So not only do James and Davis have to work their asses off to make it work with a questionable group around them at almost everyone turn, but when Westbrook is out there, they have to make up for him statistically sabotaging their efforts compared to when they’re out there alone.

What makes this roster so impossible to make work for Ham is the sheer number of guards. It was clearly put together with a Westbrook trade in mind, but as that trade never happened the Lakers are now stuck with way too many guys standing 6’3” or shorter and holes everywhere else.

Signing (re-signing?) Schröder was actually the perfect example of Pelinka ignoring context for value. Yes, Schröder on a veteran’s minimum is undeniable value. Yes, if he accepts the role he should have when he first arrived, he could legitimately help. But as the Lakers already had guys like Kendrick Nunn and Lonnie Walker IV more than capable of doing that, the smarter move would’ve been to hold off on signing Schröder until at least one guard was no longer in the rotation.

And don’t worry, everyone, the newly extended Pelinka is reportedly interested in even more guards (the Lakers are now tied to Terry Rozier and Jordan Clarkson) as he prepares to trade Westbrook, because of course he is. Why would he learn from his mistakes when he’s yet to be held accountable for them?

Adding Rozier, who is clearly better than any guard the Lakers have, would be an improvement in a vacuum. He would immediately become the best guard James has played with as a Laker. But they can only trade Westbrook once, and doing so just to bring in yet another guard would come with a heavy opportunity cost. Maybe Gordon Hayward or Kelly Oubre would also be part of the deal, but as Rozier was the only one mentioned, it would appear he’s the Lakers’ focus and thus once again underlies Pelinka’s greatest shortcoming.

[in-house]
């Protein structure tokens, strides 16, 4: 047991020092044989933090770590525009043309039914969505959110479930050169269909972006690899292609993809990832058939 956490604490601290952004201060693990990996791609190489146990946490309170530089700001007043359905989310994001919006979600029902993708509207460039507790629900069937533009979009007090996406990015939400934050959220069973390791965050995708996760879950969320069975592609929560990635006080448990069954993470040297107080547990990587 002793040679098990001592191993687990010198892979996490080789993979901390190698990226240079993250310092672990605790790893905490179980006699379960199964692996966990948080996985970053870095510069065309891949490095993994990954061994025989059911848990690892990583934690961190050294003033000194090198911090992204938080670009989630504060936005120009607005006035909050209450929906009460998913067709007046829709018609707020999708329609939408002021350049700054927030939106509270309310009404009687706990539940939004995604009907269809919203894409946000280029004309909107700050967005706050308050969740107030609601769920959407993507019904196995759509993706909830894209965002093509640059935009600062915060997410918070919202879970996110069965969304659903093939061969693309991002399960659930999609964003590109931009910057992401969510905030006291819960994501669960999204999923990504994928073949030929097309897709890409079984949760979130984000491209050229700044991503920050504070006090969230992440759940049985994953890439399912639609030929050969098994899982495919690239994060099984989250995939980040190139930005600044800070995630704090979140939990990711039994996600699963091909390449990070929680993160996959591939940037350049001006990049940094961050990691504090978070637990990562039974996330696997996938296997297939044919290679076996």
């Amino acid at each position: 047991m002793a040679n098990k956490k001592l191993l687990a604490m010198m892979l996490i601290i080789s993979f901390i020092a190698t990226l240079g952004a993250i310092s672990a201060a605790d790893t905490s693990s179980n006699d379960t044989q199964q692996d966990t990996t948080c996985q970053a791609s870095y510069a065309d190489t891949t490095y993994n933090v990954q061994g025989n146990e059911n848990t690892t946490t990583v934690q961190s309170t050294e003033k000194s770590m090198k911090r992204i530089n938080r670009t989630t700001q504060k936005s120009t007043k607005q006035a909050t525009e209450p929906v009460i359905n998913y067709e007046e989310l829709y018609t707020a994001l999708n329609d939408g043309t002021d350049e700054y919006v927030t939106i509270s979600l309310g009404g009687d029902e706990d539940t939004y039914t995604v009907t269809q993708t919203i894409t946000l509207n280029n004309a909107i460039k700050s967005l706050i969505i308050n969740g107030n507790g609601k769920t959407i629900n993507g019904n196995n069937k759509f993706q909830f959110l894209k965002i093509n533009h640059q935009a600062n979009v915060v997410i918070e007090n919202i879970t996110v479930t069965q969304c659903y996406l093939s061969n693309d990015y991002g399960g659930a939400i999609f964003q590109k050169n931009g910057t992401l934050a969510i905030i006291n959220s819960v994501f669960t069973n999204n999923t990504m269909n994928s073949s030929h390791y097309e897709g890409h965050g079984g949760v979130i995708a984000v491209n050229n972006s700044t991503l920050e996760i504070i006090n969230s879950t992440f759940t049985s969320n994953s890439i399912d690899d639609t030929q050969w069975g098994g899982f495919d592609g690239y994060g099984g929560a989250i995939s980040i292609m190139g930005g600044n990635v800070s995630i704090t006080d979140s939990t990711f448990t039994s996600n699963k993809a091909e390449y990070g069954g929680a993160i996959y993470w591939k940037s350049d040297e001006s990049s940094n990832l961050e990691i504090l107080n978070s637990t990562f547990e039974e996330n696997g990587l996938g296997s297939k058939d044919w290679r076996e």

Trading Westbrook clearly isn’t going to be easy and the stakes couldn’t be higher. Whatever deal Pelinka chooses will likely decide how people remember him. So with that in mind, fans have to hope he studies what got him here in the first place. There’s a clear through-line in all these mistakes and, until Pelinka recognizes that and alters the way he operates, it’s just as likely he compounds his mistake either through targeting the wrong kind of player or — even worse — the complete inaction we’ve seen since last trade deadline.

This week on “The Anthony Irwin Show,” I welcomed my good friend Phillip Barnett to discuss the context around what will likely be Westbrook’s final weeks in a Lakers uniform.

You can listen to the full episode below, and to make sure you never miss a show, subscribe to the Silver Screen and Roll podcast feed on iTunes, Spotify, Stitcher, or Google Podcasts.

And for a short-form recap pod, check out Lakers Lowdown, in which Anthony Irwin recaps the previous day’s news and gets you ready for the day ahead in LakerLand, every weekday morning on the Silver Screen & Roll Podcast feed.